Other sources tell you to stay away from generic names that say nothing to anyone but you, or to stay away from or trends. Now, you can argue whether craft beer is a trend/fad or not, but I don’t think you can go too wrong naming your brewery with something that reflects craft beer. Heck, look at the success of Bier Brewery in Indianapolis, and with the exception of one letter, you don’t get more on point than that. Mash-ups (part one word, part another) or made up words might be a good thing to avoid as well, unless that name relates to a personal story that you want to share with the patrons.
Most of the issues above have been more philosophical or esoteric, but there are practical issues as well. Spelling is a major issue; if a potential patron can’t spell your name, then they can’t Google you or get to your Facebook page. That isn’t conducive to people finding their way to your taproom. Made up words are often going to be hard to spell….no one will be familiar with the name. Don’t use odd spellings, and don’t be so cute that people can’t remember the name or how it’s spelled. Get together with a couple of people, figure out what is important to you and your history, what you want to get across, and then narrow down name possibilities.
I do agree with the idea of not naming a brewery by committee. This is a decision that is probably best left to a couple of folks at the most, or a couple of people with the aid of a marketing company that has taken the time to know you very well – like CODO Design in Indianapolis. They have worked with many breweries for branding and other issues since 2011, including Metazoa Brewing and Big Lug Canteen.
Craft beer makes up a significant portion of their work, and they have been recognized as a leader in the industry, such that the University of Vermont’s Business of Craft Brewing program uses them as their branding subject matter experts. To help out the industry, CODO has published a Craft Beer Branding Guide online, which is free to access and served as the source of some of the information in this article.
This discussion has, I hope, helped you understand that a brewery name is one of the important differentiators in craft beer; it reflects something special about you or what you do. If the most important part of a brewery’s survival is great beer, than a close #2 is their relationship with their patrons. That relationship means that they know about you and you know about them, including the story of their name, because their name says a lot about who they are. Without doubt, a good story behind your name selection will help you connect to your patrons. Having them know the backstory connects them to the brewery, and creates that sense of community that is so important.
A good example from recently – Walter and I visited 13 Below Brewing in far southwest Cincinnati. You can see the Ohio River from the brewery, and much about 13 Below reflects that river community. So, as for the name origin -– old time river boat captains would refer to specific locations by how far up river above) or down river (below) they were from a well known stop or city. So, 13 Below is located 13 miles down river from the heart of Cincinnati. Knowing that definitely makes me feel closer to that brewery, and provided a topic of conversation for them to draw us into the community.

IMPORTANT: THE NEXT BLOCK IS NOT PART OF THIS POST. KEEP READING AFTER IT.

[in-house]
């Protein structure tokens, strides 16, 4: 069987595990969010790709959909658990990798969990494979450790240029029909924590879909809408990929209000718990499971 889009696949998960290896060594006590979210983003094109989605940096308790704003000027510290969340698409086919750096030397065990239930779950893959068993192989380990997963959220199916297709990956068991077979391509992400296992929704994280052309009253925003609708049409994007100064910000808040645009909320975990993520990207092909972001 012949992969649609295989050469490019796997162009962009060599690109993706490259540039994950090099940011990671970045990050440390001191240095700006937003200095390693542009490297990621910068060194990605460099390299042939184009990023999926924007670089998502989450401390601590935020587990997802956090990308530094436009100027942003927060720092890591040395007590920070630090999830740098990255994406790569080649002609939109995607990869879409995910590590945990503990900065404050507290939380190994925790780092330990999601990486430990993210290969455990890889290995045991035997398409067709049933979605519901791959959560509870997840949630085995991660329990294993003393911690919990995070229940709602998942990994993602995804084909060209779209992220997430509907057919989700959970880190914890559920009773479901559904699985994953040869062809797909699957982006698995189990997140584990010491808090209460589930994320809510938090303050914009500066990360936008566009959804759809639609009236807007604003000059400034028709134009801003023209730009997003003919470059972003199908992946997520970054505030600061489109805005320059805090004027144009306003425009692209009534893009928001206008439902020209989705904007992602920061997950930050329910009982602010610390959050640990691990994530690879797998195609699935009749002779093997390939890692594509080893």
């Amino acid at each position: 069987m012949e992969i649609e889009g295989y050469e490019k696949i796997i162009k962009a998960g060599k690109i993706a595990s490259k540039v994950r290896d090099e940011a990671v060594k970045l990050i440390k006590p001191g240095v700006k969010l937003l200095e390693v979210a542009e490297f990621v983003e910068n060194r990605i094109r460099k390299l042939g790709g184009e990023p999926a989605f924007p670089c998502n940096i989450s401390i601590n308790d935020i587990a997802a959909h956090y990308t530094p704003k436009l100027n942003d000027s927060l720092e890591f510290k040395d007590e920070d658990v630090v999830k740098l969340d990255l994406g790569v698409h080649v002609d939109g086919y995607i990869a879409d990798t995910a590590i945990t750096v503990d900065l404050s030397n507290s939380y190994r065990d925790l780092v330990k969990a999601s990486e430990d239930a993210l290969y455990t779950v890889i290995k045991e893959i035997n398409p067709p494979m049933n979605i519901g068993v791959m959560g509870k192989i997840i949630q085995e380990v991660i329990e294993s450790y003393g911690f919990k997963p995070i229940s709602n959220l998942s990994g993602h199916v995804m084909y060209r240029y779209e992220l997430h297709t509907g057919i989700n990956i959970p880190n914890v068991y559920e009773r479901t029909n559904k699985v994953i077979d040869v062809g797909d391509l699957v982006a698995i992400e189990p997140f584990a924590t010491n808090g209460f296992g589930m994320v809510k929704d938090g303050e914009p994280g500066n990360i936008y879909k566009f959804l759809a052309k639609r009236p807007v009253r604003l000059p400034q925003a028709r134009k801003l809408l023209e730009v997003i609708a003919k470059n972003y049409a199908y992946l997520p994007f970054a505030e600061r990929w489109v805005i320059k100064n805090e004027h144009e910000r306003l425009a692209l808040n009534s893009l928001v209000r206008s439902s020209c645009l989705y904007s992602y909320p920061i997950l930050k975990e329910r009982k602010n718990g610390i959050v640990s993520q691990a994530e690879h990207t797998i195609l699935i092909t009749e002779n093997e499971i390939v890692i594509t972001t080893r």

A while back I started a database of the stories behind Indiana brewery names. Some names might roll off the tongue or be very clever, some might be funny or confusing while others could really make you wonder. But no matter what, a brewery name is going to link the brewery to the owner or to the community, and there is usually a very good story behind how the name came about. OK, not always….. Bloomington Brewing Company is pretty self-explanatory, but even for them there is a time component to the name. Being the first craft brewery in the city and starting so early in the Indiana craft beer movement, choosing a name that told everyone where you were was probably much more important. It also reflected a pride of place. Jeff was/is proud to call Bloomington home.
Over the next few months, I’d like to tell you some of the stories of Indiana brewery names. Some are fantastic, some are rather bland, but all reflect what the owner/brewer was trying to put across to the craft beer fan. Some have overcome names with great branding, while others had a big ahead start by picking a name that drew people in, even if they didn’t know anything about the brand or the people. Stories sometimes go better together if there is a theme, so I’m going to try and group names and stories with some kind of theme. Let’s start next time with breweries that have numbers in their names.
banner image credit: Charlotte Five